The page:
Making A Difference in Our County
University of Georgia Cooperative Extension is working hard for its constituents. The following are examples of Extension’s impact in the county.
Paulding County 4-H increases student participation while continuing to provide opportunities for students that build communication skills through the 4-H Project Achievement program.
In partnership with the Paulding County School District, Paulding County 4-H has become a staple inside the 5th-grade classroom over the past two decades. 4-H club meetings focus on a wide variety of topics including; leadership, citizenship, and healthy living, all while reinforcing science standards and promoting confidence in public speaking. In Paulding, the Project Achievement Public Speaking program begins in the classroom. Each year, 4-H leaders in Paulding see approximately 1,200 student presentations inside the classroom, about 60% of our total 5th-grade club participation. Students that complete their classroom presentation are invited to compete at the district level. From 2018-2020, Paulding 4-H had an average of 45 students compete. In 2021Paulding County 4-H held its first-ever county-level competition. Due to its success, this county competition was repeated again in 2022. The average participation for the 2021 and 2022 competitions increased by 42% increase from the 2018-2020 average.
Of the 63 youths completing a demonstration at the county level in 2022, 36 youths completed evaluations about the project achievement process. According to the results, 75% of the respondents said they “agreed” or “strongly agreed” that they are more confident speaking in front of people because of Project Achievement, 83% said they “agreed” or “strongly agreed” that because of Project Achievement, they are better at preparing a presentation. 78% of respondents also stated that they “agreed” or “strongly agreed” that they are better at giving a presentation because of Project Achievement. Finally, 81% said they “agreed” or “strongly agreed” that because of Project Achievement, they learned more about their topic area.
When asked what is the most important thing they learned during the Project Achievement process, one youth commented, the most important thing they learned is “to not be afraid to speak in front of a large crowd,” while another youth commented that the most important thing they learned “is how to be more accountable and finish a goal”. 5th-grade educators were also asked to reflect on the Project Achievement program. Ms. Matthews, from Poole Elementary, noted that “Students need to learn public speaking and presenting! This program is very engaging and aligns with our standards.” Mrs. Hatzileris from Poole Elementary also commented that “the presentations teach students how to be responsible. I also love the connection to real-world knowledge of jobs”.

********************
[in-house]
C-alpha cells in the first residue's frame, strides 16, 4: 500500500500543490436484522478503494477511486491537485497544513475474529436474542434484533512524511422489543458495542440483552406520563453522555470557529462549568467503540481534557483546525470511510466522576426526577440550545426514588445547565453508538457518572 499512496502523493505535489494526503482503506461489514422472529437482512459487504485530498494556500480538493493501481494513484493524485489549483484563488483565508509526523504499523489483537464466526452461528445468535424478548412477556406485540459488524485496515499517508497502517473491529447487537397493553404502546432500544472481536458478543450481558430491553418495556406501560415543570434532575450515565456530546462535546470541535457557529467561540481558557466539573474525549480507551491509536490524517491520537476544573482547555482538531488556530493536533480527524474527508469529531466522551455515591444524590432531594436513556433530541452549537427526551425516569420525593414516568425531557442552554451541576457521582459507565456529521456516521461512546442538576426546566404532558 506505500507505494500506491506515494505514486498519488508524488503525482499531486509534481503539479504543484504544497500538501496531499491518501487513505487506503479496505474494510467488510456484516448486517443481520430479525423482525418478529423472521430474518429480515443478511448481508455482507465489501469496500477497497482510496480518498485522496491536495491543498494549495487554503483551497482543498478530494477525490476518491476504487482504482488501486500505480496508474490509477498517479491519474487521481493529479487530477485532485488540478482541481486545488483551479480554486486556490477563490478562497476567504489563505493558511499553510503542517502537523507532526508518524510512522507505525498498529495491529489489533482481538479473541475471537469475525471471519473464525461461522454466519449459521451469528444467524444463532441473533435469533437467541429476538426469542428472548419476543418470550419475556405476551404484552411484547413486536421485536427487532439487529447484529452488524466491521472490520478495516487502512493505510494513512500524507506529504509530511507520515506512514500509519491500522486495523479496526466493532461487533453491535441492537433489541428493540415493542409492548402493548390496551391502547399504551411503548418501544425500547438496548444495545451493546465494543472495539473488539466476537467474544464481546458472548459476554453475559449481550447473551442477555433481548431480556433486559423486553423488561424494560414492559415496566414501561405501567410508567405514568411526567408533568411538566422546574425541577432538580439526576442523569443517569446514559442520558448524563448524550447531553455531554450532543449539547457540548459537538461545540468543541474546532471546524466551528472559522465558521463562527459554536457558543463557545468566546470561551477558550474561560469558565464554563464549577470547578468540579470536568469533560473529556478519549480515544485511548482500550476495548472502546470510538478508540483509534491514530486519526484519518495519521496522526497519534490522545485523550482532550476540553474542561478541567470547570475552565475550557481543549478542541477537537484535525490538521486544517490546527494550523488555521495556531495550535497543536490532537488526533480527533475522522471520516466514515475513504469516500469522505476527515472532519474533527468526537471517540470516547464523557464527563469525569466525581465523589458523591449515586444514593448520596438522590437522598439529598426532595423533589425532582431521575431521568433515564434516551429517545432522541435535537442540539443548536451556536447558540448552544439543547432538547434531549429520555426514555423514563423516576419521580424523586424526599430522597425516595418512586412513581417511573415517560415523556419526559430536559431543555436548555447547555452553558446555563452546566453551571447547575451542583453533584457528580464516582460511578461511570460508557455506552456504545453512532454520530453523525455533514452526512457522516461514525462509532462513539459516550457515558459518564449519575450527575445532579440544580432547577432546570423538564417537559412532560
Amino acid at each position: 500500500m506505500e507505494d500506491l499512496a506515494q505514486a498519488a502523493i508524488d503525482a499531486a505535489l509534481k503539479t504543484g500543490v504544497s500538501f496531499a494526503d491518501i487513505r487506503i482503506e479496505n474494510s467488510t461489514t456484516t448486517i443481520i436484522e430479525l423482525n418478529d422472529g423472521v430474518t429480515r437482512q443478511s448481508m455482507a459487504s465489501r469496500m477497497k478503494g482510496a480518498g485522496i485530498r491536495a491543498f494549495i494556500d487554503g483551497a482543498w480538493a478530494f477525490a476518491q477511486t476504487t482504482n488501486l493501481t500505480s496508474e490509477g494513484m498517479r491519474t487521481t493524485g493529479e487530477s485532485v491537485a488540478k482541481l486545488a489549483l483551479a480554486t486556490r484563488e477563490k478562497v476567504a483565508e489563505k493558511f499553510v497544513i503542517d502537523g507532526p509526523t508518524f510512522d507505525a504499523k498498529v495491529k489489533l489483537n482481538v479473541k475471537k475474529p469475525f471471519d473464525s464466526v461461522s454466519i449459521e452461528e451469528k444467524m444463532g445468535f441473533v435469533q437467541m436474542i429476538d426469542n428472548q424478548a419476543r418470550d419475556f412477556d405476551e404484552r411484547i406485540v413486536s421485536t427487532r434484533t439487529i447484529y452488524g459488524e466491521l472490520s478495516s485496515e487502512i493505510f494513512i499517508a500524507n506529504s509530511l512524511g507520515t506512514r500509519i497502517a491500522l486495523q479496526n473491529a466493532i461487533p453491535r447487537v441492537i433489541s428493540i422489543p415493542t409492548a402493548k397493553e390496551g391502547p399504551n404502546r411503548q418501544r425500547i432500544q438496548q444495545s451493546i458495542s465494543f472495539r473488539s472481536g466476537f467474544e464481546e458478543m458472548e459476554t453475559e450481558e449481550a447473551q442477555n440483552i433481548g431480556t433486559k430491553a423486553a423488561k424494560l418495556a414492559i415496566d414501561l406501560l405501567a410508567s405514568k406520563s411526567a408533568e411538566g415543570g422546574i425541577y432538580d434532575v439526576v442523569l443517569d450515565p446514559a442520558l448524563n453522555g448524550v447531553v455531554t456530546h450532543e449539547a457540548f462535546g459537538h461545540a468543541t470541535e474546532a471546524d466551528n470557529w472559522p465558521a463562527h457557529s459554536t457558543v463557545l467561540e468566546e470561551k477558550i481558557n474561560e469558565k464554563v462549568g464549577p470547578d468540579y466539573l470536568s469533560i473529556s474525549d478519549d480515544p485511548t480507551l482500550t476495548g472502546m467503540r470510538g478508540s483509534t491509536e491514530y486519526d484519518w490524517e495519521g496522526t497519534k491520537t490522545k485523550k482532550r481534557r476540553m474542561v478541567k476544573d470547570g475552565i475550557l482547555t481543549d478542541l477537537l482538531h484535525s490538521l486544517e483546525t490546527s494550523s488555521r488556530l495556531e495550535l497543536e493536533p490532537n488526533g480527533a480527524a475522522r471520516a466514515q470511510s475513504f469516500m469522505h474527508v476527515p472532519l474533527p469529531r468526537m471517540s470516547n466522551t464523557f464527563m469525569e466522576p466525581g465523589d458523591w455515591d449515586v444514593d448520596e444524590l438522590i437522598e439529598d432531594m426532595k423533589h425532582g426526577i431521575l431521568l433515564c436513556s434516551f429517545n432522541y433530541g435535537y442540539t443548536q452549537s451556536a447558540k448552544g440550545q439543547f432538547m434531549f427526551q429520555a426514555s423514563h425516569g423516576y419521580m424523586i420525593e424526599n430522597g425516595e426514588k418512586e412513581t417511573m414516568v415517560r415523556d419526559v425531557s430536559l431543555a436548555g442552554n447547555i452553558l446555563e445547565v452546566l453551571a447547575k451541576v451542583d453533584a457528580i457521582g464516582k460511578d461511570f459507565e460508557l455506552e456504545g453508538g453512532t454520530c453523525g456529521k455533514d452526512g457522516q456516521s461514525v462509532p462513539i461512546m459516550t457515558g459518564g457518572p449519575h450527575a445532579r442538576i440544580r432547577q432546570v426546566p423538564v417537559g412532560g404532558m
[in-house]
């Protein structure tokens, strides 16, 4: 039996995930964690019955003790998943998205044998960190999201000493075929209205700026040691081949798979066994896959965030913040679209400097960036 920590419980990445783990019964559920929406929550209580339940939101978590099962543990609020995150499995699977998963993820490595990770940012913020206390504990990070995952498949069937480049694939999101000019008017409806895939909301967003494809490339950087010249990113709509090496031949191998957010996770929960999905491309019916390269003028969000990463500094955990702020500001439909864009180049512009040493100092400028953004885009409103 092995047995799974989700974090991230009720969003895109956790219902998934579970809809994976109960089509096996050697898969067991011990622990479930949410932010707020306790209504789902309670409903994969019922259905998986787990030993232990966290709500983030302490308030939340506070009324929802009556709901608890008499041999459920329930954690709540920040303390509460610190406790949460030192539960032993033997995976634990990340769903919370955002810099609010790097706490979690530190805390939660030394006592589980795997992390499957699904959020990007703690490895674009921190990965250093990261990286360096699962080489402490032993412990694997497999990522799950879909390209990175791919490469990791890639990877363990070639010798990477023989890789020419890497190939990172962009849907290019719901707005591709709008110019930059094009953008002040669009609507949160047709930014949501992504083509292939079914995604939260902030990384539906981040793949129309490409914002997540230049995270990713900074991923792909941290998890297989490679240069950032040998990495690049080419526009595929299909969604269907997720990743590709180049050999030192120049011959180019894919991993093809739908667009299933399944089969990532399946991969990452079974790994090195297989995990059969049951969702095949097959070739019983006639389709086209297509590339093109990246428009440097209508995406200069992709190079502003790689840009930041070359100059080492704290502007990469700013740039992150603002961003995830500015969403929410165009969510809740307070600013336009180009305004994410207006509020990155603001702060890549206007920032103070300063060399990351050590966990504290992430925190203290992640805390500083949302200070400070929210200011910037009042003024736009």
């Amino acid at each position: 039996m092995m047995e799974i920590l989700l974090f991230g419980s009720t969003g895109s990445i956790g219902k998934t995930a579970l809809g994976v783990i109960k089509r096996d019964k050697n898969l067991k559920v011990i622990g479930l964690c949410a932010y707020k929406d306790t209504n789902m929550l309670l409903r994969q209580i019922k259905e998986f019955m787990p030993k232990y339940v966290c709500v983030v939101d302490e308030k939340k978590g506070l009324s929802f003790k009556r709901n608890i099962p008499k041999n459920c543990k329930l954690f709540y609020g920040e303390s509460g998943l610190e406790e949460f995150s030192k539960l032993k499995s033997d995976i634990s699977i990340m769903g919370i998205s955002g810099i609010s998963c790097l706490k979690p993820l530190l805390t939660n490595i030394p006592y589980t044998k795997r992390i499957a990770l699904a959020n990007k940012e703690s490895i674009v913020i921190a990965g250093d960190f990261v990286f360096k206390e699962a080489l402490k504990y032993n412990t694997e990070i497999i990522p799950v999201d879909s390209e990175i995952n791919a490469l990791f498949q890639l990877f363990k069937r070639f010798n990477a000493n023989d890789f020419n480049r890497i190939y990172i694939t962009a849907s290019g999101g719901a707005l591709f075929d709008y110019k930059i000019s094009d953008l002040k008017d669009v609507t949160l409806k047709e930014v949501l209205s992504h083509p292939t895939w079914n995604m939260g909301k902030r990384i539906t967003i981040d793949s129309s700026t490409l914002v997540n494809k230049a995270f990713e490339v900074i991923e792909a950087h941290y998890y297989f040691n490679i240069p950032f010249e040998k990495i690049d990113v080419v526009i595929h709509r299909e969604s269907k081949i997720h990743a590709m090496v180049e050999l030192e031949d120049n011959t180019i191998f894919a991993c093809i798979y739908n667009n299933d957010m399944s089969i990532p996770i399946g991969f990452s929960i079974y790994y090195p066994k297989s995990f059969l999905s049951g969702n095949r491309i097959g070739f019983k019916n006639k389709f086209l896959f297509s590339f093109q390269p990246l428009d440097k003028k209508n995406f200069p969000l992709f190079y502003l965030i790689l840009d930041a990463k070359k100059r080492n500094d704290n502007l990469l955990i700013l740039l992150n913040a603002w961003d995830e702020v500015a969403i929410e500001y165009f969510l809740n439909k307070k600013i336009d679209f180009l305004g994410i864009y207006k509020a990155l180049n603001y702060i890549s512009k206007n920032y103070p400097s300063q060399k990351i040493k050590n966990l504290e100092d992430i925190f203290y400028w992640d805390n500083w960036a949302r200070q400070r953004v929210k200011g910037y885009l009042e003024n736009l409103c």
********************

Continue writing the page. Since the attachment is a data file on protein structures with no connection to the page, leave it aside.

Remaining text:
AGRICULTURAL AND NATURAL RESOURCES-Engaging Youth in Agricultural and Environmental Literacy Through Gardening
In an effort to increase agricultural and environmental literacy, Agriculture and Natural Resources staff in Paulding worked with volunteers, community leaders, and educators to reach youth with hands-on gardening education. Master Gardener Extension Volunteer Interns constructed the garden and in July 2022 it officially opened as the first public children’s garden in Paulding County. Volunteers donated more than 475 hours of their time to construction and programming in the Sensory Garden, valued at $13,512.30 to Paulding County. The garden has support from community partners including Paulding County Farm Bureau, The Dallas Rotary Club, and a local home improvement/gardening retailer. It received a Grow More Good Grant along with funds from a Rotary District Grant to help with construction and planting. Funding for these sources has been granted in the amount of $4500.
Extension Staff and Master Gardeners have used the sensory garden to conduct Junior Master Gardener programs, a Youth Science Day in conjunction with the Great Georgia Pollinator Census, and a Garden Storytime program for preschool youth. Passive Garden visits are common with self-guided tour information provided for visitors to make the most of their visit. The five senses can be experienced by visitors in different ways around the garden. Feedback from parents with special needs children who have made passive visits has been wholly positive. One parent of an autistic child noted, “This is just what he needs. Being able to touch and feel things in the garden helps nurture his curiosity and build his confidence.” Youth gardening programming falls across our ANR and 4-H programming has directly reached 143 Youth and Adult participants since the Ribbon Cutting on the Sensory Garden in July with education that spans several of Extension’s critical reporting issues including Sustainability, Conservation & the Environment; Urban Agriculture; Youth & Family Development.